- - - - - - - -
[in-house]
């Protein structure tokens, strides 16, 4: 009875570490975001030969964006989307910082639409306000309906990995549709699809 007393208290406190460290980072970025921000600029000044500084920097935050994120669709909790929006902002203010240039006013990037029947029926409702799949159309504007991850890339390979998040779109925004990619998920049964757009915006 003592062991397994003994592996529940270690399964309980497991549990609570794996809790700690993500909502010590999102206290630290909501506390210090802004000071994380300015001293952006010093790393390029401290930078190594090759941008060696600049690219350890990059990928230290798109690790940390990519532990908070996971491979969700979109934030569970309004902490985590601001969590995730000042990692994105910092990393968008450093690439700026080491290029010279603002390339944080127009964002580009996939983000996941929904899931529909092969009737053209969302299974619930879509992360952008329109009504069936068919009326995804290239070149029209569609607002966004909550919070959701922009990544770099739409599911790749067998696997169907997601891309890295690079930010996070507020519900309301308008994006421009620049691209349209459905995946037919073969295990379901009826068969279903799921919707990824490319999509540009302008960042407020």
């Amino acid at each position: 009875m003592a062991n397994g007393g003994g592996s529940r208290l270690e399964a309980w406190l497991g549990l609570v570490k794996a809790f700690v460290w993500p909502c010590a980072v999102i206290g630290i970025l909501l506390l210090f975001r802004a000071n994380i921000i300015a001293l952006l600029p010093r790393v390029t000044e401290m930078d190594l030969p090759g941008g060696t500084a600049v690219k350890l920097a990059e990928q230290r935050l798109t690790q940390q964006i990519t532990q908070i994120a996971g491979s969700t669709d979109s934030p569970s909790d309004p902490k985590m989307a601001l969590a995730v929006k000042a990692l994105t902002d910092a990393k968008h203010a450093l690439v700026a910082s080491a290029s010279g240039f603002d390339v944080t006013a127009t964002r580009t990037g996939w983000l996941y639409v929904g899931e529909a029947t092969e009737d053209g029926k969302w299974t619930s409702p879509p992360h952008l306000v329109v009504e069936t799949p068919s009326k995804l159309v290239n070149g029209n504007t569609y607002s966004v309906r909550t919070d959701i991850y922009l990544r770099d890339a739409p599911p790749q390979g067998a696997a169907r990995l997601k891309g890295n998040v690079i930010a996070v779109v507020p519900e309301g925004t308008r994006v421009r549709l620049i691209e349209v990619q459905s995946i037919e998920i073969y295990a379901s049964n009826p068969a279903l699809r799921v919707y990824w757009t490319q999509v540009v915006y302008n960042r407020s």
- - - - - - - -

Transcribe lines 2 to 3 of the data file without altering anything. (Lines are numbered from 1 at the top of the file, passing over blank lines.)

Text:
């Protein structure tokens, strides 16, 4: 009875570490975001030969964006989307910082639409306000309906990995549709699809 007393208290406190460290980072970025921000600029000044500084920097935050994120669709909790929006902002203010240039006013990037029947029926409702799949159309504007991850890339390979998040779109925004990619998920049964757009915006 003592062991397994003994592996529940270690399964309980497991549990609570794996809790700690993500909502010590999102206290630290909501506390210090802004000071994380300015001293952006010093790393390029401290930078190594090759941008060696600049690219350890990059990928230290798109690790940390990519532990908070996971491979969700979109934030569970309004902490985590601001969590995730000042990692994105910092990393968008450093690439700026080491290029010279603002390339944080127009964002580009996939983000996941929904899931529909092969009737053209969302299974619930879509992360952008329109009504069936068919009326995804290239070149029209569609607002966004909550919070959701922009990544770099739409599911790749067998696997169907997601891309890295690079930010996070507020519900309301308008994006421009620049691209349209459905995946037919073969295990379901009826068969279903799921919707990824490319999509540009302008960042407020």
């Amino acid at each position: 009875m003592a062991n397994g007393g003994g592996s529940r208290l270690e399964a309980w406190l497991g549990l609570v570490k794996a809790f700690v460290w993500p909502c010590a980072v999102i206290g630290i970025l909501l506390l210090f975001r802004a000071n994380i921000i300015a001293l952006l600029p010093r790393v390029t000044e401290m930078d190594l030969p090759g941008g060696t500084a600049v690219k350890l920097a990059e990928q230290r935050l798109t690790q940390q964006i990519t532990q908070i994120a996971g491979s969700t669709d979109s934030p569970s909790d309004p902490k985590m989307a601001l969590a995730v929006k000042a990692l994105t902002d910092a990393k968008h203010a450093l690439v700026a910082s080491a290029s010279g240039f603002d390339v944080t006013a127009t964002r580009t990037g996939w983000l996941y639409v929904g899931e529909a029947t092969e009737d053209g029926k969302w299974t619930s409702p879509p992360h952008l306000v329109v009504e069936t799949p068919s009326k995804l159309v290239n070149g029209n504007t569609y607002s966004v309906r909550t919070d959701i991850y922009l990544r770099d890339a739409p599911p790749q390979g067998a696997a169907r990995l997601k891309g890295n998040v690079i930010a996070v779109v507020p519900e309301g925004t308008r994006v421009r549709l620049i691209e349209v990619q459905s995946i037919e998920i073969y295990a379901s049964n009826p068969a279903l699809r799921v919707y990824w757009t490319q999509v540009v915006y302008n960042r407020s």